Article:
But the disappointment I feel with myself for eating these supposedly bad foods is just as damaging as the food itself. So I’m taking a break for a while to see if I can get back to a less stressed approach with eating. My jeans will let me know if I’m overdoing it and I have enough experience now that I can correct and adjust if need be.
Try new forms of fitness
This one I’m pretty psyched about. I feel like lifting weights has given me a great foundation and confidence to try other forms of exercise in the New Year. I’m not exactly sure what I want to tackle, but trying a barre class is definitely on the list. I’d also like to get back to rock climbing to see if the strength I’ve experienced has had any impact.
Bag a peak
Last summer my husband and I bagged Quandry Peak (14,265 ft.) and this summer I hope we can connect on top of another summit. I’d love for it to be another 14er, but really any mountain will do.
Be active with my family
I want to climb, kayak, raft, rappel, surf, ski, and snowshoe with my kiddos. Of course, they’ll be turning 1 and 3 in 2018 and probably won’t be ready for these activities. But that doesn’t mean day hikes and maybe a car camping trip are out of the question.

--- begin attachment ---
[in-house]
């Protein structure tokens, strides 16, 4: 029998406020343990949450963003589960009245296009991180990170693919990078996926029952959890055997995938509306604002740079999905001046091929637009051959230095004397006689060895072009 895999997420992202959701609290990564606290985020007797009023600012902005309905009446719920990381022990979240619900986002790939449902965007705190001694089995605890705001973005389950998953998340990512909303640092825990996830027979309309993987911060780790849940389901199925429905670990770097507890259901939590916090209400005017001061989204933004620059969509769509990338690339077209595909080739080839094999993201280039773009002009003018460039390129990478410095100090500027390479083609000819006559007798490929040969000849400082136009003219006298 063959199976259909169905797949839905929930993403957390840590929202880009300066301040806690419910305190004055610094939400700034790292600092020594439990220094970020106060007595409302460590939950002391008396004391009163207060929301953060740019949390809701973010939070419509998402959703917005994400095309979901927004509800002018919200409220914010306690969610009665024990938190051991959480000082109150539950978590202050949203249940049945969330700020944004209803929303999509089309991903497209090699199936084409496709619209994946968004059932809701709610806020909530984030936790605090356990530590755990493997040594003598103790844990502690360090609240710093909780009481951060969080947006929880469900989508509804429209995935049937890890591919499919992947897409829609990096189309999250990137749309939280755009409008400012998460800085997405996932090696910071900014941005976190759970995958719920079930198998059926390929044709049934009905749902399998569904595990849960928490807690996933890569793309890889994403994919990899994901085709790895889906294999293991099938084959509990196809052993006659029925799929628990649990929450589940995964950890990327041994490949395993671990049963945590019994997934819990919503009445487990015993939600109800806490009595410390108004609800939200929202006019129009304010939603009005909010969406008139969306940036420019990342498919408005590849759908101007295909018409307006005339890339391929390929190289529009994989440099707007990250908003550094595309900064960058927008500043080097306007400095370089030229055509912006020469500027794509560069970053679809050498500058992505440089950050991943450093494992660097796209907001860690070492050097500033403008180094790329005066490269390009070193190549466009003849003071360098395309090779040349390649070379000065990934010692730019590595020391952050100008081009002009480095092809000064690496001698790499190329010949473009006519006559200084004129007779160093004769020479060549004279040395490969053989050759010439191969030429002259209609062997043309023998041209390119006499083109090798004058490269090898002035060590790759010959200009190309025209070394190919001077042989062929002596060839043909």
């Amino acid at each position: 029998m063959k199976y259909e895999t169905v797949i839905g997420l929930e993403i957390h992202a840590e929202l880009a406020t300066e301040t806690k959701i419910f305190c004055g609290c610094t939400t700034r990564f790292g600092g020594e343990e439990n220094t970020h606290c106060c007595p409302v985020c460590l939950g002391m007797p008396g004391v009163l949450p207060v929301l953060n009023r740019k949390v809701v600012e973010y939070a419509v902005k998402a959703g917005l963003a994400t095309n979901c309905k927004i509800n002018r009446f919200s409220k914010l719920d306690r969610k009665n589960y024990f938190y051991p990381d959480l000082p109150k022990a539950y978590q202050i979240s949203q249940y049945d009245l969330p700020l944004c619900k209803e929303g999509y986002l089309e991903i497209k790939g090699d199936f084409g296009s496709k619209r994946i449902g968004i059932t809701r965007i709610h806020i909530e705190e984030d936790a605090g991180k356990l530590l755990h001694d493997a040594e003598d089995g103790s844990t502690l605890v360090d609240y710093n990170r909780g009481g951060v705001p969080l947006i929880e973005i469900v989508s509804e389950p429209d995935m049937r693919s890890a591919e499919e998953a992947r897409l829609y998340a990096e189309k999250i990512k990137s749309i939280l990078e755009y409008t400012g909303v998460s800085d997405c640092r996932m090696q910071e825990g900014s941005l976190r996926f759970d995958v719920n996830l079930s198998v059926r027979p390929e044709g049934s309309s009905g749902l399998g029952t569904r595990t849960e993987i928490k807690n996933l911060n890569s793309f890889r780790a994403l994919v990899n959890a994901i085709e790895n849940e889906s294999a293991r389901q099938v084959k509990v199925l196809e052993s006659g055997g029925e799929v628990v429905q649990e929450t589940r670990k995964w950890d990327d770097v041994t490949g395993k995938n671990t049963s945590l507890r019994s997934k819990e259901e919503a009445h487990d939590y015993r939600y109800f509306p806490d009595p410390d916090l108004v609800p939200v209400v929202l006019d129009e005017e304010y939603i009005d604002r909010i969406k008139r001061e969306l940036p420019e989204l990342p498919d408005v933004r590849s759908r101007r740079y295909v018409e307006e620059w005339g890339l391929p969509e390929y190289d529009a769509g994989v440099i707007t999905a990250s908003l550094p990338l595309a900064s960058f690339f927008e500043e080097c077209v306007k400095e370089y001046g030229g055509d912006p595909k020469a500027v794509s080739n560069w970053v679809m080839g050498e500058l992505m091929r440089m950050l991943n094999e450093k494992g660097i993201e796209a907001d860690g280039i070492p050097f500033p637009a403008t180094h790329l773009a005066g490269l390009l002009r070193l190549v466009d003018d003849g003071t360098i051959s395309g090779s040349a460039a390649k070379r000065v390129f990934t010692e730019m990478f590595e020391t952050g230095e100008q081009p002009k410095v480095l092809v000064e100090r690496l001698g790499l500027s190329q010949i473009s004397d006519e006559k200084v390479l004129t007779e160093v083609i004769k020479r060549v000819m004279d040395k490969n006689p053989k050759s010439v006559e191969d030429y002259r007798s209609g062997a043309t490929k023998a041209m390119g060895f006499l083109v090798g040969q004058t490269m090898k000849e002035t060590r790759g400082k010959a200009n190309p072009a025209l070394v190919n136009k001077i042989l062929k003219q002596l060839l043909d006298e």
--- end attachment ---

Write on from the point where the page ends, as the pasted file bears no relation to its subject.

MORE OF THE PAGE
I want to instill that sense of adventure in them as well as an appreciation for the outdoors. That starts from a young age and I cannot be too busy or too tired to see this through.
Okay, this is my pie in the sky goal for 2018. I want to be able to do this pose. I stink at yoga. I don’t have patience or inner peace. But seeing how strong this woman is, I want that.
When I asked a yogi friend of mine if she thought I could do this, she said, “Well, you probably are strong enough to do it.”
What she wasn’t saying was that what I may struggle with is the focus to truly attain this pose.
I think that’s what’s really important to me to achieve in 2018. Focus. Whatever the activity is — playing with my kiddos, writing a blog post, being with my husband — I want to fully commit and give it 100 percent of my attention at that time.
Here’s to a New Year!
Want more? Check out my predictions for health and fitness trends for 2018.